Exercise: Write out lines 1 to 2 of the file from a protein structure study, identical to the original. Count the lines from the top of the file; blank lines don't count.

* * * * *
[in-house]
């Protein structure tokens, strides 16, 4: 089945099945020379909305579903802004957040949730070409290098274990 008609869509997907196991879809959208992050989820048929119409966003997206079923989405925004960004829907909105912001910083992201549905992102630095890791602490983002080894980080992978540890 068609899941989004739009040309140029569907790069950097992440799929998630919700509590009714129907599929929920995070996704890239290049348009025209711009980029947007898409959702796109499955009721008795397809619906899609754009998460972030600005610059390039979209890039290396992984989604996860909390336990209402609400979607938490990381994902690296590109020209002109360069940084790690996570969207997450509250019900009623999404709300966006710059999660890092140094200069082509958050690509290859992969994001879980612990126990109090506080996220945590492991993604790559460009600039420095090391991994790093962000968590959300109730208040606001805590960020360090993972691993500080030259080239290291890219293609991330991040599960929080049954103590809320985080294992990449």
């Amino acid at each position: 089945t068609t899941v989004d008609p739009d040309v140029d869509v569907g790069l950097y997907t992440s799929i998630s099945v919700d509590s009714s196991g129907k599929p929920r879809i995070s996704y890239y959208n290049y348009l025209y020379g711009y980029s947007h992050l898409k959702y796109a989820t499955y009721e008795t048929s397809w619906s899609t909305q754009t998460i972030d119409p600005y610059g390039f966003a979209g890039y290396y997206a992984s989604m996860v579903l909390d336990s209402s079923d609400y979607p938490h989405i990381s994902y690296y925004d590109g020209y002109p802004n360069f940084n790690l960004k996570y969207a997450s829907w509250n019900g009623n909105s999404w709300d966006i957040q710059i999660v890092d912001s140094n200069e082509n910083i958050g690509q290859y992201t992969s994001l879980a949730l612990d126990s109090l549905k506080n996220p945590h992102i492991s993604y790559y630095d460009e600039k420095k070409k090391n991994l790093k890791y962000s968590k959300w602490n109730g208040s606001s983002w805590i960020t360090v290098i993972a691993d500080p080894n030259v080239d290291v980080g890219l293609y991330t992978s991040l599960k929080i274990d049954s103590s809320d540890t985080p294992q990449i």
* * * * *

[in-house]
């Protein structure tokens, strides 16, 4: 089945099945020379909305579903802004957040949730070409290098274990 008609869509997907196991879809959208992050989820048929119409966003997206079923989405925004960004829907909105912001910083992201549905992102630095890791602490983002080894980080992978540890 068609899941989004739009040309140029569907790069950097992440799929998630919700509590009714129907599929929920995070996704890239290049348009025209711009980029947007898409959702796109499955009721008795397809619906899609754009998460972030600005610059390039979209890039290396992984989604996860909390336990209402609400979607938490990381994902690296590109020209002109360069940084790690996570969207997450509250019900009623999404709300966006710059999660890092140094200069082509958050690509290859992969994001879980612990126990109090506080996220945590492991993604790559460009600039420095090391991994790093962000968590959300109730208040606001805590960020360090993972691993500080030259080239290291890219293609991330991040599960929080049954103590809320985080294992990449």